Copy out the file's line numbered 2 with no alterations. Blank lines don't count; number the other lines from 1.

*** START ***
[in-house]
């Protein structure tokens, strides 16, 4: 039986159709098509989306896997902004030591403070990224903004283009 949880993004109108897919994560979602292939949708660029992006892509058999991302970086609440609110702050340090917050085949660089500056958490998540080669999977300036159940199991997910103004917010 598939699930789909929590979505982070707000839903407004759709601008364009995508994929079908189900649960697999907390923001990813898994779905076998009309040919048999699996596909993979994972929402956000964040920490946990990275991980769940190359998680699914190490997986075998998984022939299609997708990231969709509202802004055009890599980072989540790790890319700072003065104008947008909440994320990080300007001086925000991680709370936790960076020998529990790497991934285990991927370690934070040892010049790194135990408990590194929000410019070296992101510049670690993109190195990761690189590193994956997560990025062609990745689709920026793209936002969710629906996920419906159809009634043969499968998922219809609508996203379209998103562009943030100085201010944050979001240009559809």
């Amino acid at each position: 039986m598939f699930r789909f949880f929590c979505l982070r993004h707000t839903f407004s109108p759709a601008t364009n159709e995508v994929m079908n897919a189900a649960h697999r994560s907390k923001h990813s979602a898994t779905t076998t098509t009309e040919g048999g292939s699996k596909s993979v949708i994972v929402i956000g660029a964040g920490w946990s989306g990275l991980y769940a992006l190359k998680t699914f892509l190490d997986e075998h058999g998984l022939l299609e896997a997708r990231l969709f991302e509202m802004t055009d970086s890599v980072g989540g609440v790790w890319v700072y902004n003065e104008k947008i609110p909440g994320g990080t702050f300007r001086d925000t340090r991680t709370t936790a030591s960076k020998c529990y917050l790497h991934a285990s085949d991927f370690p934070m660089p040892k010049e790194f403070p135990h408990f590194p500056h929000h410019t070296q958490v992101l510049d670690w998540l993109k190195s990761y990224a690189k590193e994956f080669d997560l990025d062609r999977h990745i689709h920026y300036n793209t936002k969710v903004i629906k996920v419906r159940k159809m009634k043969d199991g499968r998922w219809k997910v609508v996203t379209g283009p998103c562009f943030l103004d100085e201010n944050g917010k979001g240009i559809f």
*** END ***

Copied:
């Protein structure tokens, strides 16, 4: 039986159709098509989306896997902004030591403070990224903004283009 949880993004109108897919994560979602292939949708660029992006892509058999991302970086609440609110702050340090917050085949660089500056958490998540080669999977300036159940199991997910103004917010 598939699930789909929590979505982070707000839903407004759709601008364009995508994929079908189900649960697999907390923001990813898994779905076998009309040919048999699996596909993979994972929402956000964040920490946990990275991980769940190359998680699914190490997986075998998984022939299609997708990231969709509202802004055009890599980072989540790790890319700072003065104008947008909440994320990080300007001086925000991680709370936790960076020998529990790497991934285990991927370690934070040892010049790194135990408990590194929000410019070296992101510049670690993109190195990761690189590193994956997560990025062609990745689709920026793209936002969710629906996920419906159809009634043969499968998922219809609508996203379209998103562009943030100085201010944050979001240009559809």